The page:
Linz’s Favorite Son

Or at least one of them, is Johannes Kepler. Like Linz’s least favorite son, Kepler wasn’t actually from there. Rather, he was born in Germany. Still he lived in Linz for quite some time, teaching mathematics and adding to his famous laws of planetary motion. Kepler did a lot in Linz, but the thing that captured my attention while I was reading about his exploits there this week was his participation in a debate about the adoption of the Gregorian Calendar.

Yeah sure Joe, sounds real interesting…click! Fine, but I’ve always found the topic fascinating — for what it says about the action of the solar system, but mostly for what it says about the all-too-common inaction of manmade political and religious organizations. For the Gregorian Calendar was officially instituted in 1582, but it took almost 500 years before it was finally, fully implemented around the world. And even today there are some holdouts.

But first, what exactly is the Gregorian Calendar? Well as the name suggests it’s a calendar that was instituted by Pope Gregory the XIII as a correction to the old Julian Calendar instituted by Julius Caesar in 46 B.C.. That calendar was based on a year (which is to say, the time between the Vernal Equinoxes) that was 365.25 days long. Pretty precise — save for the fact that the actual amount of time it takes for the Earth to complete one revolution around the sun is 365.24219 days. Doesn’t sound like much of a difference, but over time the discrepancy adds up.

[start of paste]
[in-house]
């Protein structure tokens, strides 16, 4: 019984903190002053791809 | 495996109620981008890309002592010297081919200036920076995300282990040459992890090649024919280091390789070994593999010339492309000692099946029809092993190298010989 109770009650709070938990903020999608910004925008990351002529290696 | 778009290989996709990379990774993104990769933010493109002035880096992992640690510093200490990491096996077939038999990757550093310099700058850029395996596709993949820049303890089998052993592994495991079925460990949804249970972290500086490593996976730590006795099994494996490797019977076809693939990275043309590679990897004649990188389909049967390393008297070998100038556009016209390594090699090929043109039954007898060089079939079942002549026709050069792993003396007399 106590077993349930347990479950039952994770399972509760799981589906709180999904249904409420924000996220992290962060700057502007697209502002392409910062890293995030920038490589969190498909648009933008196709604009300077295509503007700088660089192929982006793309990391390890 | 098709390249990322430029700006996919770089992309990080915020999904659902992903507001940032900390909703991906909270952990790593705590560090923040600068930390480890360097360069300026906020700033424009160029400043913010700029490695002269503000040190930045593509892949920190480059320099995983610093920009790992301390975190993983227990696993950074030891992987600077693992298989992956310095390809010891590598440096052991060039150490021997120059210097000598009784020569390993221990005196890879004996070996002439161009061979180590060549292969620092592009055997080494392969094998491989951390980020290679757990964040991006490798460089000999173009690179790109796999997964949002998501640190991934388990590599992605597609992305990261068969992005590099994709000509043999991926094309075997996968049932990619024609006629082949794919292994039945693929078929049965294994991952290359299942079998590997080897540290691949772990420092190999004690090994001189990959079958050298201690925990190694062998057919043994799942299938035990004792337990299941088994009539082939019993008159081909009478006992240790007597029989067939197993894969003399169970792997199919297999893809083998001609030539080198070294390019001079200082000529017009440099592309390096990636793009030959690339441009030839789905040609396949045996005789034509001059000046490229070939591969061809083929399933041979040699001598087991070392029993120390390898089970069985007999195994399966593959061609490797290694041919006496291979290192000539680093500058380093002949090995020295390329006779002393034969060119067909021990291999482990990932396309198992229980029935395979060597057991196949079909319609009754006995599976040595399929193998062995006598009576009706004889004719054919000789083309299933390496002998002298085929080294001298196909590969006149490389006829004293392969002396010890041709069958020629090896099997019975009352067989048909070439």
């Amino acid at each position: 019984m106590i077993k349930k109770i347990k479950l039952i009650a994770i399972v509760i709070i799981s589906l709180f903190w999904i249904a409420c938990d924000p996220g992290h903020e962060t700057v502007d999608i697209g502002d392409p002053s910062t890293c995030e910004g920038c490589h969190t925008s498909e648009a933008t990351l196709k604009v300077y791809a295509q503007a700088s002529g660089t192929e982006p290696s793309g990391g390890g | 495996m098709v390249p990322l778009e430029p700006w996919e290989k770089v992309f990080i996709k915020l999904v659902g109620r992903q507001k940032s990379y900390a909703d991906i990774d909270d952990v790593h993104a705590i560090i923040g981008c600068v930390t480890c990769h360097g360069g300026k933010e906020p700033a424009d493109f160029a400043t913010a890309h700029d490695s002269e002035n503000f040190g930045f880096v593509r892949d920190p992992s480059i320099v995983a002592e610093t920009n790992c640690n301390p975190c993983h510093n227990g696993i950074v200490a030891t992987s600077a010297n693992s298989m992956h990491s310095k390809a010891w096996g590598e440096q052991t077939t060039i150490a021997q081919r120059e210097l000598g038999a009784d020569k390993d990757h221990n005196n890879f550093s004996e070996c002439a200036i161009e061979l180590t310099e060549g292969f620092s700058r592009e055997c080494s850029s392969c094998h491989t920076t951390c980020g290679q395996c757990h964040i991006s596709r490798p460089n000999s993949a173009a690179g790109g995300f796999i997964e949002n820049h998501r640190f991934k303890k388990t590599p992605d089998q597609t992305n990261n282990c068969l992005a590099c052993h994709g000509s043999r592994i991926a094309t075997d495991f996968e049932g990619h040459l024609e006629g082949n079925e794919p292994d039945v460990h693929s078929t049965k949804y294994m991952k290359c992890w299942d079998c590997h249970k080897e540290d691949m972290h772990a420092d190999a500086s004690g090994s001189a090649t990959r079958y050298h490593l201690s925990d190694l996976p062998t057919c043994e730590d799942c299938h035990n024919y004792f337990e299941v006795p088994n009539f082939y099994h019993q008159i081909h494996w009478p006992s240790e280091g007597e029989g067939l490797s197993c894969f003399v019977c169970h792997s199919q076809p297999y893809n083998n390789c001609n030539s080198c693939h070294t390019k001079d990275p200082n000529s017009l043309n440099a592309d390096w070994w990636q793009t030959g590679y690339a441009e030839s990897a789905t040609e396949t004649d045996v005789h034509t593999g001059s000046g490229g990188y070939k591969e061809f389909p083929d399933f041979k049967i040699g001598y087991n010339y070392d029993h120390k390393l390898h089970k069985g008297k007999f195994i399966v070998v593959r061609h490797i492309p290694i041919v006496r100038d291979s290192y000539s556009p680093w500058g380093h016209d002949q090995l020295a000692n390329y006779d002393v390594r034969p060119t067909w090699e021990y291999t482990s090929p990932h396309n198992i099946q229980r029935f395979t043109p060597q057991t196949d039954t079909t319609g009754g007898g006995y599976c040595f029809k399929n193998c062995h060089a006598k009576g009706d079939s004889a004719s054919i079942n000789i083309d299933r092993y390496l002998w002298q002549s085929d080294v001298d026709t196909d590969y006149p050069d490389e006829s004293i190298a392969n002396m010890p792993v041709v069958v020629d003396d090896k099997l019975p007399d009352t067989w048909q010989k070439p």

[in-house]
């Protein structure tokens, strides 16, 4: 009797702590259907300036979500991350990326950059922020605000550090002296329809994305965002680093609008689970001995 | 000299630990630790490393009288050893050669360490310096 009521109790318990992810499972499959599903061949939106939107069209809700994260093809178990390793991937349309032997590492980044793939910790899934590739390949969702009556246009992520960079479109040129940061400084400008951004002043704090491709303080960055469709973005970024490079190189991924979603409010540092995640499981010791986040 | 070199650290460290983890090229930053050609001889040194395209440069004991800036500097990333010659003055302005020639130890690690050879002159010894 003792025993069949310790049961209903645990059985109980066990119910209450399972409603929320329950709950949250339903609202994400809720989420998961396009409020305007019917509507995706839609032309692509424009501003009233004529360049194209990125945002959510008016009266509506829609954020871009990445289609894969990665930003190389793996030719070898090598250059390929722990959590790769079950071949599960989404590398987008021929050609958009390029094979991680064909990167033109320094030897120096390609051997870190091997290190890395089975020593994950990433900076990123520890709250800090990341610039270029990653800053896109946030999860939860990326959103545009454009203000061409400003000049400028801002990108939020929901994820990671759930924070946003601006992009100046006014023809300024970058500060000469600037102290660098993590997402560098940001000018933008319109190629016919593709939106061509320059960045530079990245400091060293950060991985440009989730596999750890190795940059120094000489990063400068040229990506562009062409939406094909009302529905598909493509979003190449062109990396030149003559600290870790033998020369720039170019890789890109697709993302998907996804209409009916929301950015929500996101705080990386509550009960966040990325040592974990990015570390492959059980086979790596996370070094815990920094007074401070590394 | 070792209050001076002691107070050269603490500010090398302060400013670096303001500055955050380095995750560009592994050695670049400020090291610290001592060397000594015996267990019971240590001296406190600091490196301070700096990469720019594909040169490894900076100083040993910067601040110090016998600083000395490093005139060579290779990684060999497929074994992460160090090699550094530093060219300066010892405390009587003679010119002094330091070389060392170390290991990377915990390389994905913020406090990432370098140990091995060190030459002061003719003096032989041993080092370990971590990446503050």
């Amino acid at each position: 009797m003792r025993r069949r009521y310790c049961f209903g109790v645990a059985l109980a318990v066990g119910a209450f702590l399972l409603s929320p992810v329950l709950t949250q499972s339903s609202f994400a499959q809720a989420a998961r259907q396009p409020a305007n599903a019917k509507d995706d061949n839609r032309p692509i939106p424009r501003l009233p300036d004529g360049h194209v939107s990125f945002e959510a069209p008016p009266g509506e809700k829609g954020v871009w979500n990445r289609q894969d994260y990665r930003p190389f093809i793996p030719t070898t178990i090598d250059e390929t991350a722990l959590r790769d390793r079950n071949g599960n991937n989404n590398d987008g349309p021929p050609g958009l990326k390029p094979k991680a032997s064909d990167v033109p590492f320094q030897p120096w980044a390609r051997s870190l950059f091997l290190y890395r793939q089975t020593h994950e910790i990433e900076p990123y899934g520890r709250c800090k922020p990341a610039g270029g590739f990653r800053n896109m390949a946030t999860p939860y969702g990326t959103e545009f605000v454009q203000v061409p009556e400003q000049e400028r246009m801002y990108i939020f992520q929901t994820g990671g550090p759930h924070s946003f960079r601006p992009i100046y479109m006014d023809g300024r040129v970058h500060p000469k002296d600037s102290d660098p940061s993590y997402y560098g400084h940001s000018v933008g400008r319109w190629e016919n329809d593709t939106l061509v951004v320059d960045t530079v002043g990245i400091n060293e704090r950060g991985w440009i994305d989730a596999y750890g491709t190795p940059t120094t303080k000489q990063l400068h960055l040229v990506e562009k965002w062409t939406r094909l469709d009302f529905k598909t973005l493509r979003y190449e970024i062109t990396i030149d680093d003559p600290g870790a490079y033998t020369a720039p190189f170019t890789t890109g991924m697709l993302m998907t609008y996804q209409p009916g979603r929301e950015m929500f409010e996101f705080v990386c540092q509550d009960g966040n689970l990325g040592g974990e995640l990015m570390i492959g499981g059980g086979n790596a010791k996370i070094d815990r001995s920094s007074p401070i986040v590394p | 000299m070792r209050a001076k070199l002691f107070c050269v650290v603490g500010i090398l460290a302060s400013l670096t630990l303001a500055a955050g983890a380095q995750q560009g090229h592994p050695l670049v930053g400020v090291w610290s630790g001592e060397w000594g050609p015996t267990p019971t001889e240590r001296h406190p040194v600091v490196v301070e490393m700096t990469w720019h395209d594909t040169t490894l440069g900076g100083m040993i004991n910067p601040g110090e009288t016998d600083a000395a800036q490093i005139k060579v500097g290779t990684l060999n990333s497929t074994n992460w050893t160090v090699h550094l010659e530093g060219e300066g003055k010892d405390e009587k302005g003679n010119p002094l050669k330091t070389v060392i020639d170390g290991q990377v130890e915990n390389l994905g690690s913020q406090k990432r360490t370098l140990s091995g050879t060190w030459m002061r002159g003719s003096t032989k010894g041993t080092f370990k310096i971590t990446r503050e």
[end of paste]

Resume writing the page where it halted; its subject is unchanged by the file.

It did by 325 A.D., by which time the leadership of the Catholic Church had begun to notice that different branches of the Church were celebrating Easter (the Church’s central feast) on different days. The reason: because all their various calendars were based on the cycles of the moon, not the rules of Julius Caesar. It was in that year, at the Council of Nicea, that a standard lunar calendar was introduced to keep all the members of the Church on the same page, liturgically speaking.